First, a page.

Giving Workplace Negativity a Sustainable Lift: Part 3

Ending the Blame & Shame Game — part 3 of 3

By Daniel Robin

“You did it again! How many times have I told you that it is not okay to socialize with your workers … you’re in charge here, and being seen as ‘Mr. nice guy’ undermines your authority.” The boss has spoken.

“I don’t ‘socialize’ with them … we just talk, Bob explains. “Plus, you and I go to lunch sometimes … why is that different?”

“Are you calling me a hypocrite?”

Bob’s boss, Phil, is a long-standing Blame Game champion. Just last week he told the CEO that his department’s failure to meet objectives was because the company doesn’t pay high enough wages. Hmmm. Responsibility anyone?

But rather than blaming the blamer (which requires the extended, 24-hour-a-day Family Edition of our annoying little game), how about if we find a way to help and support Bob’s boss – and people who act like him – to approach problems with a bit more tact and skill?

In most workplaces, when there’s a problem, a person or team automatically takes the heat. This article is about accepting responsibility without buying into the Blame Game.

Recognizing the Signs

The Blame Game stands in sharp contrast to (a) constructive criticism, (b) asserting a clear boundary, or (c) using skill and impartiality to solve problems or resolve breakdowns. How can you tell if someone is coming from blame and shame, delivering a message that makes wrong and puts down? Here are three telltale signs:

  1. The message and general ‘vibe’ tends to focus on what’s not wanted …. In the example above, when Phil outlaws socializing with workers, he’s focused on what he doesn’t want from Bob (weakened authority), but what does he want?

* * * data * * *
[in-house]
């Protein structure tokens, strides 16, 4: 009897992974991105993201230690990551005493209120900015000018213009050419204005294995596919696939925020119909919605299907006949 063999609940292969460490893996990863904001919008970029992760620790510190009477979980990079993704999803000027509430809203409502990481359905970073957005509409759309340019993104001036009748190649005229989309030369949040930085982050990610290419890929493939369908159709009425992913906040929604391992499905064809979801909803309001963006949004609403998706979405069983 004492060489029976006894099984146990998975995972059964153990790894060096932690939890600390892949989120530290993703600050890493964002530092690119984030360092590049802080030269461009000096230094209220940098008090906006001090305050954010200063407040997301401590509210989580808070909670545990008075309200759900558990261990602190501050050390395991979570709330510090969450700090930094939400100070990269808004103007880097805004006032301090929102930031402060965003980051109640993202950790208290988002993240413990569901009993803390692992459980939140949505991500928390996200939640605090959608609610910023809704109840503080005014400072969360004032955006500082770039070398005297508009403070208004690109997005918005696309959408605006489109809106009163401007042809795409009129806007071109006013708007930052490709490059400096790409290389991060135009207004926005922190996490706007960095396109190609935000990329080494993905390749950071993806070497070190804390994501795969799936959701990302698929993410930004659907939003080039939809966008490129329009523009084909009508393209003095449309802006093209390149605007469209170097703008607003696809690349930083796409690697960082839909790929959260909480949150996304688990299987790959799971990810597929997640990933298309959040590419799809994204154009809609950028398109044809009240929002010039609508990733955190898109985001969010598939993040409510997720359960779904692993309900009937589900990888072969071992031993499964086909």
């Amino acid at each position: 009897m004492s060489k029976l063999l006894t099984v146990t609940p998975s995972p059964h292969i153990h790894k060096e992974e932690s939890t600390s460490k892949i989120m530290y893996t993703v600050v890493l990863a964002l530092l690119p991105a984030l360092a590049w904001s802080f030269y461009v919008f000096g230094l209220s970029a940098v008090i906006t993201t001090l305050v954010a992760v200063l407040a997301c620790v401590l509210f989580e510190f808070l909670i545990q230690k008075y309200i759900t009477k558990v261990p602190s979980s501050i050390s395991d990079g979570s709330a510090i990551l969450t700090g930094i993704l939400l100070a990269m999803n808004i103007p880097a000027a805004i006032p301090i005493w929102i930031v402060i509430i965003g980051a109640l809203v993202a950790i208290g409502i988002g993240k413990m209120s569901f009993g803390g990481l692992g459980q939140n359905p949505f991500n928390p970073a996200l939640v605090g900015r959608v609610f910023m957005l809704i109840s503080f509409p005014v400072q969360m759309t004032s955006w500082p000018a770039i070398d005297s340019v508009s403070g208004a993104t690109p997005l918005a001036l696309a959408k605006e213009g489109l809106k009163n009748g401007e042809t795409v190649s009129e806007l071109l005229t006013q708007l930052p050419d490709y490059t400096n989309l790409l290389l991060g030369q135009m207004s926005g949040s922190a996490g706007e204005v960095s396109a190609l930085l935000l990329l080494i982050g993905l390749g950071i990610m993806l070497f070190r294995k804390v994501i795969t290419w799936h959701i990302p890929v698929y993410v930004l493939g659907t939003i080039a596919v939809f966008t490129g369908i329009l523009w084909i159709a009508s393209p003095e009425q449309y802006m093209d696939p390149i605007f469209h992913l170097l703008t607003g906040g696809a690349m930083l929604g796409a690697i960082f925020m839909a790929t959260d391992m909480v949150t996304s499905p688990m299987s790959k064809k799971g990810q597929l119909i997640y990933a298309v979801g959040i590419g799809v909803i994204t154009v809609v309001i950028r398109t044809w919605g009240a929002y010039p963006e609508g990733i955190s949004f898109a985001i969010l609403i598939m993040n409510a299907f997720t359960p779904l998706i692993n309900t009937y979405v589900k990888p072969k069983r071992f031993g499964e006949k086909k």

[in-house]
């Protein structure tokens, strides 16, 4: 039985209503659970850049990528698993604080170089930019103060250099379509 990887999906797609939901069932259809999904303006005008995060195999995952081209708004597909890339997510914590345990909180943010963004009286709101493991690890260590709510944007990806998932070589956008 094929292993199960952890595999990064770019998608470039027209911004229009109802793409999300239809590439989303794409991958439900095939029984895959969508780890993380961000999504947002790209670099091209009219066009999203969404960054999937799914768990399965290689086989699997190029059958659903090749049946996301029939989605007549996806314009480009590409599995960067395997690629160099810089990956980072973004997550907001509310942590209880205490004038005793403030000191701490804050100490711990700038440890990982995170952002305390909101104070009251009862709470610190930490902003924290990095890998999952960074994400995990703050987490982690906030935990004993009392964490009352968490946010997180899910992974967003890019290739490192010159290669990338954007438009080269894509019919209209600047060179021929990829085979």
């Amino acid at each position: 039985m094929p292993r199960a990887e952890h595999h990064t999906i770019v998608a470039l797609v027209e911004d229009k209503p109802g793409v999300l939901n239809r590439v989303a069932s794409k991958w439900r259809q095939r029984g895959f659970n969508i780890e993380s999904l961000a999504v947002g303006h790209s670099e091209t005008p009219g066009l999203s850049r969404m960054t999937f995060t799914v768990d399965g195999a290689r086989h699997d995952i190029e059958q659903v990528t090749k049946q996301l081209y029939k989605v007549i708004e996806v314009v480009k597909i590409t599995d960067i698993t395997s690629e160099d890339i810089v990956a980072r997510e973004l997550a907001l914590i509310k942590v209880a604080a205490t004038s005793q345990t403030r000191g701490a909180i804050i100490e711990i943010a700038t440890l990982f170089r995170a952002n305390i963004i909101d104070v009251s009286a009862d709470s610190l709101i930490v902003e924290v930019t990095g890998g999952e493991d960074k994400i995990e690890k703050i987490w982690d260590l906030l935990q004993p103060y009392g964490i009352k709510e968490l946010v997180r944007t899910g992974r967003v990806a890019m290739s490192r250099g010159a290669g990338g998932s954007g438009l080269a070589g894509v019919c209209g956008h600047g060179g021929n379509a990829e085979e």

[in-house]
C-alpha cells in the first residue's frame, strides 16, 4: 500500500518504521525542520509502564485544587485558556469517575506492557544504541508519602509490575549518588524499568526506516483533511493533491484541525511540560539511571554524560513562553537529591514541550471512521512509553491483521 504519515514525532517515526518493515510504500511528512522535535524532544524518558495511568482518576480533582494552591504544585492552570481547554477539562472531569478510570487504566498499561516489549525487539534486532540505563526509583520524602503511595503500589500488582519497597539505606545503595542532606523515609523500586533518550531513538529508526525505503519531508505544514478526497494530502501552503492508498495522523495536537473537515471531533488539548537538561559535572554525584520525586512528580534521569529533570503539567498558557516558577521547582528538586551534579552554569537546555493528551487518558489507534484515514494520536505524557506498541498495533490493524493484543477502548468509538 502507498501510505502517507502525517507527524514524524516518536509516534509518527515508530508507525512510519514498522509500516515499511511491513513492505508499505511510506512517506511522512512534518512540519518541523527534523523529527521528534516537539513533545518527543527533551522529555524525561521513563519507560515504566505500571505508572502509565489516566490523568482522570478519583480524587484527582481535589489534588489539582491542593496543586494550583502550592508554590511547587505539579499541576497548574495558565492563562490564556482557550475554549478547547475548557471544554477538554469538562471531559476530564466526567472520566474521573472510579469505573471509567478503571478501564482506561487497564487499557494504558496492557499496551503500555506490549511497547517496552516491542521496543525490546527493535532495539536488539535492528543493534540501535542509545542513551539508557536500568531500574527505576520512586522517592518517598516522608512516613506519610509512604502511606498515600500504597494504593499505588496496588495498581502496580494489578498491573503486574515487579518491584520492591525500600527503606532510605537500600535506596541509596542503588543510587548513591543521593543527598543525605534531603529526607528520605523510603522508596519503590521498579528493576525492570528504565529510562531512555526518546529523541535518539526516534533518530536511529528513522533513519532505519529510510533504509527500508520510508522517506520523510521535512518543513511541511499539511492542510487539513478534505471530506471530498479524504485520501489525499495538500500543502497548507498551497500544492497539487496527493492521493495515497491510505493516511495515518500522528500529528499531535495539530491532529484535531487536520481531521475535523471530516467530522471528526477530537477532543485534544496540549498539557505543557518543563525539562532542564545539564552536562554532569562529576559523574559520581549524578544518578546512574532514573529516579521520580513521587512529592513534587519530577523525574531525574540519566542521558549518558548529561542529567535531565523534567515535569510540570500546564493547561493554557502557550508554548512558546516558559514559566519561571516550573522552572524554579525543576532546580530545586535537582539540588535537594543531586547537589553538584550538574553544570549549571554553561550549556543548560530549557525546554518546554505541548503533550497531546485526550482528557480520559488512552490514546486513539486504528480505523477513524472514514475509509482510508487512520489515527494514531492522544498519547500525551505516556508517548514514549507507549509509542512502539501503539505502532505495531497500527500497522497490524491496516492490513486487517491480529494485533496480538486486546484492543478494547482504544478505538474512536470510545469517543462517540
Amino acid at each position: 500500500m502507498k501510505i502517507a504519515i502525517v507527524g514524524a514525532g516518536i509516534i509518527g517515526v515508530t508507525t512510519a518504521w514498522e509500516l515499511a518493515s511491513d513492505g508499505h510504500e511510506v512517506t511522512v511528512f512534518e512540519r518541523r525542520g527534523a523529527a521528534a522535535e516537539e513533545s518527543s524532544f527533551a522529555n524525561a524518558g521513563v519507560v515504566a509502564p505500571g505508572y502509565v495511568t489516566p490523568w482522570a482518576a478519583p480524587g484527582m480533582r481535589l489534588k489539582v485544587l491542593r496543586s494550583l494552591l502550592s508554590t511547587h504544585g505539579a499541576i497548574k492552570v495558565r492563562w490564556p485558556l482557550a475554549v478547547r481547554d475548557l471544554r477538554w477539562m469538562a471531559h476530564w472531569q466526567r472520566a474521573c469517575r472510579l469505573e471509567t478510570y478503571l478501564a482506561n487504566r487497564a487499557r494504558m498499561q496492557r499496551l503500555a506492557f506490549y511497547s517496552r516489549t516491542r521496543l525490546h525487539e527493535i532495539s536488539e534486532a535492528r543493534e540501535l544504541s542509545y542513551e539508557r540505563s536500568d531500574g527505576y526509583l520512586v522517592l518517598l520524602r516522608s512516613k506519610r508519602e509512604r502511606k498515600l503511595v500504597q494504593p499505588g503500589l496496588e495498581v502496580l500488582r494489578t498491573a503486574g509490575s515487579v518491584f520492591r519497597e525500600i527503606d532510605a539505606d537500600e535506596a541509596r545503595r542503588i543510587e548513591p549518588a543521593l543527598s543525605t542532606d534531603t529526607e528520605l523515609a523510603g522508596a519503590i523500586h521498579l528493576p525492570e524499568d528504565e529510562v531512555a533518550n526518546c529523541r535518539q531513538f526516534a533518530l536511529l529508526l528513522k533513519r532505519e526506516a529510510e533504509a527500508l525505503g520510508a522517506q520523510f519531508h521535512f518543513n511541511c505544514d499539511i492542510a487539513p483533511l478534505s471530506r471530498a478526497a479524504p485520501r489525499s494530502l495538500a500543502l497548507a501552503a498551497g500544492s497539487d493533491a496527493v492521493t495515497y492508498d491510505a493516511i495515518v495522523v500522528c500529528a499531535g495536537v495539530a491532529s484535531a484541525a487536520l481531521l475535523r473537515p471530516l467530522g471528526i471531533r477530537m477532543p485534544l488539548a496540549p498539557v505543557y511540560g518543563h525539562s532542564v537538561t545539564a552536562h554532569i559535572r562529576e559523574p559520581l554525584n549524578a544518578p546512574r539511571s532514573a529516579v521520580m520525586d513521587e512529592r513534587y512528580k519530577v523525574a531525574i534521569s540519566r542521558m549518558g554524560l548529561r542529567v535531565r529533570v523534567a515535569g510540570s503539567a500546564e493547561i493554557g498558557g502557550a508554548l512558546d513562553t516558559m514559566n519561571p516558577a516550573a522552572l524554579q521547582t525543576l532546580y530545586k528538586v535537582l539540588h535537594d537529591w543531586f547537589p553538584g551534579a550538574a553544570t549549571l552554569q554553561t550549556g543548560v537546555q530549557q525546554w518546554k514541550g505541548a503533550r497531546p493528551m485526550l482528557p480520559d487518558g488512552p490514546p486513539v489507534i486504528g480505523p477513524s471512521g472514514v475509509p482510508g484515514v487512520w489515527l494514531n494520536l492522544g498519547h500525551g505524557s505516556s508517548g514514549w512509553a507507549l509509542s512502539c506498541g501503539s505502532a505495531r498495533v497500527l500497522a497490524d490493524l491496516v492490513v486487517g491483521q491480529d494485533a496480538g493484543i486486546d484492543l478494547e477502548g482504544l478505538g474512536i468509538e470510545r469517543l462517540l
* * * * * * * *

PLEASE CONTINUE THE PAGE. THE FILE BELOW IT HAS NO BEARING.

2.  Focus on the past – and by definition, the past is entirely outside of everyone’s sphere of influence. When there’s nothing that can be done, blame and shame are a sad substitute for forgiveness.
  3.  No acknowledgement of a goal or desired result. If Bob wasn’t caught up in defending himself, he could’ve asked Phil, “So, what do you want me to do instead?”

You see, the object of the Blame Game is to confront issues so forcefully that people have no choice but to comply. Doesn’t usually work. Whenever someone is denied choice, expect resistance or long-term resentment.

Nobody likes to be put down, blamed, or criticized. Therefore, it is essential that problems get surfaced, and criticism gets delivered in a context that makes it possible for the other person to hear and use it.

Shifting from Blame to Aim

Have you ever worked with someone who can make difficult feedback easy to swallow? Some highly-skilled leaders can make a subtle character assassination feel like a birthday present. The key? No matter how bad the problem or screw-up, focus on the future – on shifting the game from Blame to Aim.

Aim Game objective: confront issues so tactfully that others naturally want to work it out. When you “complain” well, without shaming or making wrong, you refrain from the strain and pain that makes people insane (hey that almost rhymes!). Seek cooperation and understanding first, then be on the lookout for joint solutions. This not only takes less work, but also results in sustainable workplace agreements. The payoff: solutions that go deeply to the root cause and get upheld more often.